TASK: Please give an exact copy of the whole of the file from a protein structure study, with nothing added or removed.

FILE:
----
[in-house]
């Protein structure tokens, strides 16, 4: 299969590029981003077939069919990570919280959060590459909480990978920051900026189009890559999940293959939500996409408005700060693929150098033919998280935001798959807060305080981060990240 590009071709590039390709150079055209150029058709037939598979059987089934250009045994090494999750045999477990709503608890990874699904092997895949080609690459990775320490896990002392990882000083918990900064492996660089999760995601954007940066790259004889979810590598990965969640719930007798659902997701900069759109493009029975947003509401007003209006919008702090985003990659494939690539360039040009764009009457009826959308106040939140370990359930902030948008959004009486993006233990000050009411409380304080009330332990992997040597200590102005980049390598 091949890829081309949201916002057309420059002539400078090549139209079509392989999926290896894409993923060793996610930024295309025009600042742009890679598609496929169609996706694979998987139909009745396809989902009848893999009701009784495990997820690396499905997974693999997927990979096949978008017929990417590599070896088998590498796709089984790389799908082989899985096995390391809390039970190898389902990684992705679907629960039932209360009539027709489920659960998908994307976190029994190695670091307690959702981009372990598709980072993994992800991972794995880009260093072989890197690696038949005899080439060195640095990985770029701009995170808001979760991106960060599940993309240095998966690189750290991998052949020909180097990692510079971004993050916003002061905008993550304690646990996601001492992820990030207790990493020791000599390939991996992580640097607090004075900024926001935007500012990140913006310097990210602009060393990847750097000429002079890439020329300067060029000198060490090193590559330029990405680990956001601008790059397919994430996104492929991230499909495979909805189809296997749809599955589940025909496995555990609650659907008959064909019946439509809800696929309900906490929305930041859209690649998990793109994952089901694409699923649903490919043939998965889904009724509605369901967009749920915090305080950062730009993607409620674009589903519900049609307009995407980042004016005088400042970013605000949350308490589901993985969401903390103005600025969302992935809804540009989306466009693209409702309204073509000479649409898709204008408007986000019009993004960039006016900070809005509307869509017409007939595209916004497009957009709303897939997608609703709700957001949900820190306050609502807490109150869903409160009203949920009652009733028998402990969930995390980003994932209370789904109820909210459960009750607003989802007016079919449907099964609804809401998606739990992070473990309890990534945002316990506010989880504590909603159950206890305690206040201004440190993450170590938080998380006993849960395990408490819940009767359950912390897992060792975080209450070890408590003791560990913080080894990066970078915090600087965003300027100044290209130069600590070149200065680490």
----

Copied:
[in-house]
């Protein structure tokens, strides 16, 4: 299969590029981003077939069919990570919280959060590459909480990978920051900026189009890559999940293959939500996409408005700060693929150098033919998280935001798959807060305080981060990240 590009071709590039390709150079055209150029058709037939598979059987089934250009045994090494999750045999477990709503608890990874699904092997895949080609690459990775320490896990002392990882000083918990900064492996660089999760995601954007940066790259004889979810590598990965969640719930007798659902997701900069759109493009029975947003509401007003209006919008702090985003990659494939690539360039040009764009009457009826959308106040939140370990359930902030948008959004009486993006233990000050009411409380304080009330332990992997040597200590102005980049390598 091949890829081309949201916002057309420059002539400078090549139209079509392989999926290896894409993923060793996610930024295309025009600042742009890679598609496929169609996706694979998987139909009745396809989902009848893999009701009784495990997820690396499905997974693999997927990979096949978008017929990417590599070896088998590498796709089984790389799908082989899985096995390391809390039970190898389902990684992705679907629960039932209360009539027709489920659960998908994307976190029994190695670091307690959702981009372990598709980072993994992800991972794995880009260093072989890197690696038949005899080439060195640095990985770029701009995170808001979760991106960060599940993309240095998966690189750290991998052949020909180097990692510079971004993050916003002061905008993550304690646990996601001492992820990030207790990493020791000599390939991996992580640097607090004075900024926001935007500012990140913006310097990210602009060393990847750097000429002079890439020329300067060029000198060490090193590559330029990405680990956001601008790059397919994430996104492929991230499909495979909805189809296997749809599955589940025909496995555990609650659907008959064909019946439509809800696929309900906490929305930041859209690649998990793109994952089901694409699923649903490919043939998965889904009724509605369901967009749920915090305080950062730009993607409620674009589903519900049609307009995407980042004016005088400042970013605000949350308490589901993985969401903390103005600025969302992935809804540009989306466009693209409702309204073509000479649409898709204008408007986000019009993004960039006016900070809005509307869509017409007939595209916004497009957009709303897939997608609703709700957001949900820190306050609502807490109150869903409160009203949920009652009733028998402990969930995390980003994932209370789904109820909210459960009750607003989802007016079919449907099964609804809401998606739990992070473990309890990534945002316990506010989880504590909603159950206890305690206040201004440190993450170590938080998380006993849960395990408490819940009767359950912390897992060792975080209450070890408590003791560990913080080894990066970078915090600087965003300027100044290209130069600590070149200065680490």